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Strategies and Values of Preserving Nature

Paper Type: Free Essay Subject: Environmental Studies
Wordcount: 3628 words Published: 8th Feb 2020

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  • The Anthropocene epoch has enormous consequences in nature that need to be addressed
  • Conservation is becoming more important to sustain modern societies livelihood
  • Since 1950 the effect of human activities on nature has increased exponentially
  • Intrinsic value used to be the main reason for conservation
  • Utilitarian value has proven to be more effective in order to achieve conservation targets
  • Natural capital is the new trend in valuing nature that is becoming widely accepted
  • Critics of natural capital are concerned about seeing nature as a financial asset
  • The TEEB initiative is a joint effort of different countries to set and exact monetary value to natural capital
  • UN-REDD programme takes the idea one step further by also trying to reduce poverty through forest conservation

This report summarises the different ways of valuing nature. How changes in the natural environment are happening at an abrupt pace and new conservation methods are required just to maintain ecosystem services. All supported by examples of current conservation efforts around the globe.


We live in a new epoch, the Anthropocene. The data supporting this claim is overwhelming, and has reached a major consensus in the scientific community. To be able to make better predictions of the consequences of human activity in the future it is important to understand the current situation of the world and the current trends. Socio-economic trends (Figure 1) show an exponential increase on key factors for the future, such as the world’s population growth which went from 2.5 billion in 1950 to 7.5 billion in 2017 and is projected to be 11 billion by 2100[1]. The most developed countries in the world have been increasing the use of natural resources but also many developing countries have added millions of population to the modern economy and their efforts to reach the economic growth of the most developed countries in the world, have increased exponentially their impact on the use of natural resources. Urban population is increasing rapidly as well surpassing in 2008 the barrier of the 50% of the total population, being in 2018 55% and is predicted to be 68% by 2050[2], it is expected more urban land expansion in the first 3 decades of the 21st than in all previous history[3]. Simply more population puts more pressure into natural resources to obtain food, freshwater, timber, fibre, fuel and minerals, but also the higher development of society adds more pressure on top of it. The direct consequences of current human activities are a new composition of gases in the atmosphere, overfishing in most of the world, the transformation of over half of the land on the planet to accommodate human activities and the sixth great extinction event[4] (Figure 2).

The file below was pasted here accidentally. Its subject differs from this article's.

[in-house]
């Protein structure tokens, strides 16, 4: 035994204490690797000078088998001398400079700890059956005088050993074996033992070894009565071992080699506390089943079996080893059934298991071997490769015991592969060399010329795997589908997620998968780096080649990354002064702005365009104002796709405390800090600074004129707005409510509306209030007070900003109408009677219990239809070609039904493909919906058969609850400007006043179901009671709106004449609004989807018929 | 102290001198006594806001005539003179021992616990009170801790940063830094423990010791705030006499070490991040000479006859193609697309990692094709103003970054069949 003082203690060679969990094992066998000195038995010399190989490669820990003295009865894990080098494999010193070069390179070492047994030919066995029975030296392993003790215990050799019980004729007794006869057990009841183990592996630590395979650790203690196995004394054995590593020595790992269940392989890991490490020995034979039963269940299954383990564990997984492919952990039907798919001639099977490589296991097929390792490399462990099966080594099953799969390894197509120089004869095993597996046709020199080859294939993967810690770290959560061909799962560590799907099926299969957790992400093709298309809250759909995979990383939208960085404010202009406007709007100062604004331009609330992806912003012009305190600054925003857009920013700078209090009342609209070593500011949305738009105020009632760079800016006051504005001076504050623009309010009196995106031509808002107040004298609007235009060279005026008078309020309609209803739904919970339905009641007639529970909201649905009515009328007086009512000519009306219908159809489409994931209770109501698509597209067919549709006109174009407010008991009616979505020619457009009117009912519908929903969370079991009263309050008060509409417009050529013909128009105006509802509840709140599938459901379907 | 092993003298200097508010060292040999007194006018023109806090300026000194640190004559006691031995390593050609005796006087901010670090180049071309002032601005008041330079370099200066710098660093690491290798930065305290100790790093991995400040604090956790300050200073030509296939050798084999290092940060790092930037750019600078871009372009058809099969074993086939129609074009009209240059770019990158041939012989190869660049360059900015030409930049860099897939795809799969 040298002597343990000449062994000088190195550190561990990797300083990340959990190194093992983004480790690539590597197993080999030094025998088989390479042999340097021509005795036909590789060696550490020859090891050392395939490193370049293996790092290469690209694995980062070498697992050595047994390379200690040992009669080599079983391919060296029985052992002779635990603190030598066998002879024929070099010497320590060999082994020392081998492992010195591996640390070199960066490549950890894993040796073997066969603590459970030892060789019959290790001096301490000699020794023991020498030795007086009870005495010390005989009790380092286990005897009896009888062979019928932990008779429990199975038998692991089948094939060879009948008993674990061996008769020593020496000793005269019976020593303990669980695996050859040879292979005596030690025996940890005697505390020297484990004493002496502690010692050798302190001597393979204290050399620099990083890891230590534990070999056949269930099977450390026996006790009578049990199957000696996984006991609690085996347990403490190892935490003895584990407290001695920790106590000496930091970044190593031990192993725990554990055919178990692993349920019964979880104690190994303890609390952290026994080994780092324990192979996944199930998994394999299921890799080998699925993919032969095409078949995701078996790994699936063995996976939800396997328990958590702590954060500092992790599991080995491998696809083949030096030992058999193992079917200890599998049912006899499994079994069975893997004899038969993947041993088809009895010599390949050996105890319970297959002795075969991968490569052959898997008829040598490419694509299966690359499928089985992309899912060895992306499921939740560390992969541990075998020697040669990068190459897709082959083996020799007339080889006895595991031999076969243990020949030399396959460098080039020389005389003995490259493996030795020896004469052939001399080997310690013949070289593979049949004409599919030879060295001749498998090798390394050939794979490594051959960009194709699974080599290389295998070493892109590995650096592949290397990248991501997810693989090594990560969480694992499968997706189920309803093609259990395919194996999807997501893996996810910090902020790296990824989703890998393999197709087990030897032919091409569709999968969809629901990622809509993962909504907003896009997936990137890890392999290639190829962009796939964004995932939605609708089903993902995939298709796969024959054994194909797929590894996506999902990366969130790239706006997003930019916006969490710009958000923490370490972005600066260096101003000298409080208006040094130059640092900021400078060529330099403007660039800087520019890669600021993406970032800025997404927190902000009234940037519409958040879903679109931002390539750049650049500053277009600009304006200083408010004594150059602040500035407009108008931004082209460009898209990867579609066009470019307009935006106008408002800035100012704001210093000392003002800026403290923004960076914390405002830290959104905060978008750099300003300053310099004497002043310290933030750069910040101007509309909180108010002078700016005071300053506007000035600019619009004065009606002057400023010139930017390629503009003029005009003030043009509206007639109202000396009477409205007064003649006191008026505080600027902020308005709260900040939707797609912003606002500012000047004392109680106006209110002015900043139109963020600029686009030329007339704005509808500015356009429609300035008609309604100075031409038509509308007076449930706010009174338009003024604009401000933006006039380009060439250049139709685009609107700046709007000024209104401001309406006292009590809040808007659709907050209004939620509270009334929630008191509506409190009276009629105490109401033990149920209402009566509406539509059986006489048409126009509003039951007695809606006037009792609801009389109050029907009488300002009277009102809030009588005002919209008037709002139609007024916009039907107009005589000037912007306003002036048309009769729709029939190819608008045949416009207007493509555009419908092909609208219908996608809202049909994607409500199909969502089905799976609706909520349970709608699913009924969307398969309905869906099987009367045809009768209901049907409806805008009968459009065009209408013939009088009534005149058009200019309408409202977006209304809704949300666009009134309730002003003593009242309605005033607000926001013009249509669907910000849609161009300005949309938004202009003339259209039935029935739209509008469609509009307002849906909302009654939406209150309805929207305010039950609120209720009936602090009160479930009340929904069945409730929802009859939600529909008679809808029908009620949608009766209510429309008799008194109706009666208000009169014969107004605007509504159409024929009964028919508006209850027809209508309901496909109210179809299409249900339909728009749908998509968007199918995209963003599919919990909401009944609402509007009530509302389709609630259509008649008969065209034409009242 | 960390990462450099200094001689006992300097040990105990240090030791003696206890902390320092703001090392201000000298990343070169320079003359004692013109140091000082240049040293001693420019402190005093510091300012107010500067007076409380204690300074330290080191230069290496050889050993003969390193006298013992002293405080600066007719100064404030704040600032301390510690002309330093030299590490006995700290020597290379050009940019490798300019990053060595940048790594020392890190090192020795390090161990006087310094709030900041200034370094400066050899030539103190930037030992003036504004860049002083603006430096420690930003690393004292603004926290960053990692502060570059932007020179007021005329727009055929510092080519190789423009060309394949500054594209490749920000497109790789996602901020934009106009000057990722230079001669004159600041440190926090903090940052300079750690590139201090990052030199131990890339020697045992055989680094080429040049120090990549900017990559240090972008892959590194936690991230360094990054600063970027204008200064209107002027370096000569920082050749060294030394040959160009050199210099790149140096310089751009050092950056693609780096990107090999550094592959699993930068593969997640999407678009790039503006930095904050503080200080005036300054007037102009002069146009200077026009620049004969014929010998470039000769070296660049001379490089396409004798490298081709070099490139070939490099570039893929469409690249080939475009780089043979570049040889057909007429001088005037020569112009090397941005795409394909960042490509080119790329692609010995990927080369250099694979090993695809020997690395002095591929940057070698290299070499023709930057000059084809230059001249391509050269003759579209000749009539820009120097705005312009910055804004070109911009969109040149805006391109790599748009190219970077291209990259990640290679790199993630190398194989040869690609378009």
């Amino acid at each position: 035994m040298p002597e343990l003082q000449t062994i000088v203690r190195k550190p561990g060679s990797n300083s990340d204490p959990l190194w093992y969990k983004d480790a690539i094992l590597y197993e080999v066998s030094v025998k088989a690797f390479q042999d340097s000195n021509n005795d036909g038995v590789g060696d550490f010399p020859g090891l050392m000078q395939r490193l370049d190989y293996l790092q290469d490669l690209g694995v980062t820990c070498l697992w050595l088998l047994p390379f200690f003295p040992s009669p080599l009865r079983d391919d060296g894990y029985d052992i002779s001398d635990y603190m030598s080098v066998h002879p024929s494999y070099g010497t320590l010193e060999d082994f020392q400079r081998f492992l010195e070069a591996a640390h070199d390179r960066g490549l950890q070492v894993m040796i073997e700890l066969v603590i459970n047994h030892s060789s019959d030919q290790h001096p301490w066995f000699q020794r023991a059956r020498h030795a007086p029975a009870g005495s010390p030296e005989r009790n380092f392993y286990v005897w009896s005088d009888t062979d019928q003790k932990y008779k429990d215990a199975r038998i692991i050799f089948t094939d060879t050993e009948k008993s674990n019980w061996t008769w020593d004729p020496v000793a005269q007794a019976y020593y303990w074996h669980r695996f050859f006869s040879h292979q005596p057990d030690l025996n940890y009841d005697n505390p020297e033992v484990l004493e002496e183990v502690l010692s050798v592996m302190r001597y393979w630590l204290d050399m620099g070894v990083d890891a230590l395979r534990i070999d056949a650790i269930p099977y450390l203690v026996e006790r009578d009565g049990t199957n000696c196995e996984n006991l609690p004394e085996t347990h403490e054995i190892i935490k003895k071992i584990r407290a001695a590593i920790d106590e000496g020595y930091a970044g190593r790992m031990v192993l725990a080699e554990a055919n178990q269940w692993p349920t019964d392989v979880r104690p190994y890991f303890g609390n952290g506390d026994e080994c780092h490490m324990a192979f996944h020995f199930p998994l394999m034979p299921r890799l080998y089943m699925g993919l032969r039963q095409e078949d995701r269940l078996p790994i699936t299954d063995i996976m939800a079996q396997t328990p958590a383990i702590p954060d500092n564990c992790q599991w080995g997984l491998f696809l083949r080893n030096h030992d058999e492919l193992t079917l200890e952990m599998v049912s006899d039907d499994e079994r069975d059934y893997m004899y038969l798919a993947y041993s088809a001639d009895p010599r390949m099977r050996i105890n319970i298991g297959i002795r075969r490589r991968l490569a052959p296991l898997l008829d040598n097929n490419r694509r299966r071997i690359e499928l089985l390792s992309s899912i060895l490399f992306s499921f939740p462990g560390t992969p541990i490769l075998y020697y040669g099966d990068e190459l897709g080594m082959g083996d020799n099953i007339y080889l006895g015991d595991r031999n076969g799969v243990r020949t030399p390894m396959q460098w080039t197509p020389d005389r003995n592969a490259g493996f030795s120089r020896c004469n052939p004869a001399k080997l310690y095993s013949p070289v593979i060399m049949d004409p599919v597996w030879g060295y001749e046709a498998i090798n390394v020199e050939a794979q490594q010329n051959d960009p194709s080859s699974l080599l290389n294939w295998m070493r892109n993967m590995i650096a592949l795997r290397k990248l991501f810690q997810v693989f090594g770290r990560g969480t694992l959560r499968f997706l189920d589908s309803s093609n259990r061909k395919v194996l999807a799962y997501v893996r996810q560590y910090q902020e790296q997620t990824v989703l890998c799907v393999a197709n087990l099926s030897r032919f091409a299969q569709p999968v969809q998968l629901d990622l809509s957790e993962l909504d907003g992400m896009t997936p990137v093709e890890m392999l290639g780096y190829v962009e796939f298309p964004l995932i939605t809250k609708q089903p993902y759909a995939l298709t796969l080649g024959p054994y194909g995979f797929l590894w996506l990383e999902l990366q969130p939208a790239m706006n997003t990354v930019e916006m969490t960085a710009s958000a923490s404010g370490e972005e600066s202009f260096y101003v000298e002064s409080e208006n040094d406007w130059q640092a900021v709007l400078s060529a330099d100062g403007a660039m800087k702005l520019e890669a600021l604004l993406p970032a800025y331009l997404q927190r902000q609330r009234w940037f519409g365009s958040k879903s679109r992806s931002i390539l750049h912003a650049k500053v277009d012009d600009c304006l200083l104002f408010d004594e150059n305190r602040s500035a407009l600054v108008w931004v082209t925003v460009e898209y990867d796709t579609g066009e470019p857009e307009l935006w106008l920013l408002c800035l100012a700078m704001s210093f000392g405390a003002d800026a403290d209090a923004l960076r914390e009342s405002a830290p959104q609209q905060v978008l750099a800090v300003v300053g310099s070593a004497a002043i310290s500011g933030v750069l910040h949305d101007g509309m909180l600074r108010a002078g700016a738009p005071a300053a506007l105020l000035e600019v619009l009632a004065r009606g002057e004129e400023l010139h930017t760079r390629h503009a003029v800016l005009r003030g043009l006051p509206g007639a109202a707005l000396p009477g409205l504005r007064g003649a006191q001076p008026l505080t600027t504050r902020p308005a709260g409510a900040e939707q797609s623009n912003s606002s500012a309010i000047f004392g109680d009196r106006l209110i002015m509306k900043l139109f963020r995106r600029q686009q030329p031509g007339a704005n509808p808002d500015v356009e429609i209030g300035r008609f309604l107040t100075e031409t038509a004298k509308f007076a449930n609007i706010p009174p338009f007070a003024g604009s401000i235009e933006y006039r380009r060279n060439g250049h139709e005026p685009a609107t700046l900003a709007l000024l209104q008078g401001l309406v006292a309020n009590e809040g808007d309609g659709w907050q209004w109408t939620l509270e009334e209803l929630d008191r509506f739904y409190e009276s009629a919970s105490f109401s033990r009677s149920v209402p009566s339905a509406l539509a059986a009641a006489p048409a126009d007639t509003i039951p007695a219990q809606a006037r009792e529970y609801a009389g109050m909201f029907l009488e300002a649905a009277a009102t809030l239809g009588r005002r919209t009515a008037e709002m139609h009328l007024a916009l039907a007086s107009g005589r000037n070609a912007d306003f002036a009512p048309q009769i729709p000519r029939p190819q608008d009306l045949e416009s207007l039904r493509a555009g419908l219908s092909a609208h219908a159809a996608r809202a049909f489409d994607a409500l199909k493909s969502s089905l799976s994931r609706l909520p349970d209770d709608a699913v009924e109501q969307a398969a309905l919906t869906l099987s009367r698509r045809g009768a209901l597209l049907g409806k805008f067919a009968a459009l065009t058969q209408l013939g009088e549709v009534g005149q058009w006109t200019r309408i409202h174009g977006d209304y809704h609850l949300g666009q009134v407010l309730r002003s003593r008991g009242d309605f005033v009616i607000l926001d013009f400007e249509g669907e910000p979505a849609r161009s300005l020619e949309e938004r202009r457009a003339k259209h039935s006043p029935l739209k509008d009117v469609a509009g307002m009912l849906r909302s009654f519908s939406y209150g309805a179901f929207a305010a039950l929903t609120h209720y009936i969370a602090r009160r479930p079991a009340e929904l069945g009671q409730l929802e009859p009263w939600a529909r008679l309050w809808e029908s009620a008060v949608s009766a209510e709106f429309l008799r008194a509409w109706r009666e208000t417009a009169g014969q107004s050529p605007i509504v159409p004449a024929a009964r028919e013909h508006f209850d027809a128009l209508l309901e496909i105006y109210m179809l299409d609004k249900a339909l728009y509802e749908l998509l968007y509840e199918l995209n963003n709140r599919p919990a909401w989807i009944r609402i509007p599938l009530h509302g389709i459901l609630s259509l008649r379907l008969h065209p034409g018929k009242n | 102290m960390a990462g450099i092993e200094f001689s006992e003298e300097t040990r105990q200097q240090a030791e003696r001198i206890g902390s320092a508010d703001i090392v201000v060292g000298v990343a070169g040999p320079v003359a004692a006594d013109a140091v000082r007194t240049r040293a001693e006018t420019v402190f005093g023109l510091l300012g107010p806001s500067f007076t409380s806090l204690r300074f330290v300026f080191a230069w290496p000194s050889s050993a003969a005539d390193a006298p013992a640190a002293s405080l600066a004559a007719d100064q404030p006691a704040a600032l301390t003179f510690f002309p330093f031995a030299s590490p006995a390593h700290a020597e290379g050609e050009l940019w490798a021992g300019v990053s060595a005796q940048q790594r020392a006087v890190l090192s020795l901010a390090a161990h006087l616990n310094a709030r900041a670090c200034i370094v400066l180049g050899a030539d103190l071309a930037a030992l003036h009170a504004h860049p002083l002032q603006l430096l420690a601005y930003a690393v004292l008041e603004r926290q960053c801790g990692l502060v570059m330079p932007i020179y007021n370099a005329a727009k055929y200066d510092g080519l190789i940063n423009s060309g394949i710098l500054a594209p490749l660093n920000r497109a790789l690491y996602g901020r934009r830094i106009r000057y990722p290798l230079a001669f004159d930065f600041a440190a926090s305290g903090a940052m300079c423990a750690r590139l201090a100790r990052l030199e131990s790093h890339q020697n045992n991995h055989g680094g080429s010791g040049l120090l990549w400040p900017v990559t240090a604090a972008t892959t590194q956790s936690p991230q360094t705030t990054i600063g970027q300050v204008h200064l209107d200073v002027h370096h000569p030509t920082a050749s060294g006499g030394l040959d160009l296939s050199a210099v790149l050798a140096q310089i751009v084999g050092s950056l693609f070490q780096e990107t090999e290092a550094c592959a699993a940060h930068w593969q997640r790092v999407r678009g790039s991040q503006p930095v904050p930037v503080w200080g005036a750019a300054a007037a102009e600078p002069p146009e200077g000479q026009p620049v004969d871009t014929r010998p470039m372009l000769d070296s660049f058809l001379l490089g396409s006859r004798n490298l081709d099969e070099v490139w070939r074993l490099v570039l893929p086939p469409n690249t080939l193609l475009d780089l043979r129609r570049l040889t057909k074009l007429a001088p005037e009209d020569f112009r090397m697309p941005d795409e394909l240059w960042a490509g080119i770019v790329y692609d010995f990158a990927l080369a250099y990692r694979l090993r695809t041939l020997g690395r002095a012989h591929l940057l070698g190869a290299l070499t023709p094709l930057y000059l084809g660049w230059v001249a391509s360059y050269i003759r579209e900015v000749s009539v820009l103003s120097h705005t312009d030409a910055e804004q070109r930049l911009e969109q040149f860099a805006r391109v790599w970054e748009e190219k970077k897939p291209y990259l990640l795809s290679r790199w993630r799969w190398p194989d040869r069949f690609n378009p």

In this context, conservation efforts seem even more important in order to preserve nature as close as possible as it is presently, either for ethic reasons that value nature for its intrinsic value, or more utilitarian reasons that value nature as far as it serves human needs. The careless exploitation of ecosystem services and natural assets through unsustainable management brings negative effects to nature, humans, and also it impoverishes a countries’ wealth.